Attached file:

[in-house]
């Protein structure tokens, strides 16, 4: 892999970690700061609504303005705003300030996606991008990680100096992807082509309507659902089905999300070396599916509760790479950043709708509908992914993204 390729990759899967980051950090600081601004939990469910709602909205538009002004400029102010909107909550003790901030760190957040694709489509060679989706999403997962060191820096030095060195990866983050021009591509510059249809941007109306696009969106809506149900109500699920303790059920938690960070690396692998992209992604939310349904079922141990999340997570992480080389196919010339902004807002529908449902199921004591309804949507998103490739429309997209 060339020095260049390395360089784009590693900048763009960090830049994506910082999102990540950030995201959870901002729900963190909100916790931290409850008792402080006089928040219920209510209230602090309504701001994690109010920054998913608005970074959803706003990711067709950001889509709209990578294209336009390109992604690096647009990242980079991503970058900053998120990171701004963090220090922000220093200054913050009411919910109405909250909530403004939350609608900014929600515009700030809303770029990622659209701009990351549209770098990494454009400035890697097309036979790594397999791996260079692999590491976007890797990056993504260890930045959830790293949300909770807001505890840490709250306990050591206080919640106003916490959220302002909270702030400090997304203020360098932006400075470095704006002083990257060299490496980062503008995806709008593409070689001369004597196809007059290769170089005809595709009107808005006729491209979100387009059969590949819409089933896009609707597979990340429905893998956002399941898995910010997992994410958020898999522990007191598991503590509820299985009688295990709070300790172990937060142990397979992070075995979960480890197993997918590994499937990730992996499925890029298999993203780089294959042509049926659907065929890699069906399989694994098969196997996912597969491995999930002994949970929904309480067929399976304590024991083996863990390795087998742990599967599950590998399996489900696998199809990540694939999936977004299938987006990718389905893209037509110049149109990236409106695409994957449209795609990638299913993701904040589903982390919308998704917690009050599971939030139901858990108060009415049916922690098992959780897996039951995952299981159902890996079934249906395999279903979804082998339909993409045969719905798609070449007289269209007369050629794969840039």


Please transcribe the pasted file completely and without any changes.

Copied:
[in-house]
């Protein structure tokens, strides 16, 4: 892999970690700061609504303005705003300030996606991008990680100096992807082509309507659902089905999300070396599916509760790479950043709708509908992914993204 390729990759899967980051950090600081601004939990469910709602909205538009002004400029102010909107909550003790901030760190957040694709489509060679989706999403997962060191820096030095060195990866983050021009591509510059249809941007109306696009969106809506149900109500699920303790059920938690960070690396692998992209992604939310349904079922141990999340997570992480080389196919010339902004807002529908449902199921004591309804949507998103490739429309997209 060339020095260049390395360089784009590693900048763009960090830049994506910082999102990540950030995201959870901002729900963190909100916790931290409850008792402080006089928040219920209510209230602090309504701001994690109010920054998913608005970074959803706003990711067709950001889509709209990578294209336009390109992604690096647009990242980079991503970058900053998120990171701004963090220090922000220093200054913050009411919910109405909250909530403004939350609608900014929600515009700030809303770029990622659209701009990351549209770098990494454009400035890697097309036979790594397999791996260079692999590491976007890797990056993504260890930045959830790293949300909770807001505890840490709250306990050591206080919640106003916490959220302002909270702030400090997304203020360098932006400075470095704006002083990257060299490496980062503008995806709008593409070689001369004597196809007059290769170089005809595709009107808005006729491209979100387009059969590949819409089933896009609707597979990340429905893998956002399941898995910010997992994410958020898999522990007191598991503590509820299985009688295990709070300790172990937060142990397979992070075995979960480890197993997918590994499937990730992996499925890029298999993203780089294959042509049926659907065929890699069906399989694994098969196997996912597969491995999930002994949970929904309480067929399976304590024991083996863990390795087998742990599967599950590998399996489900696998199809990540694939999936977004299938987006990718389905893209037509110049149109990236409106695409994957449209795609990638299913993701904040589903982390919308998704917690009050599971939030139901858990108060009415049916922690098992959780897996039951995952299981159902890996079934249906395999279903979804082998339909993409045969719905798609070449007289269209007369050629794969840039």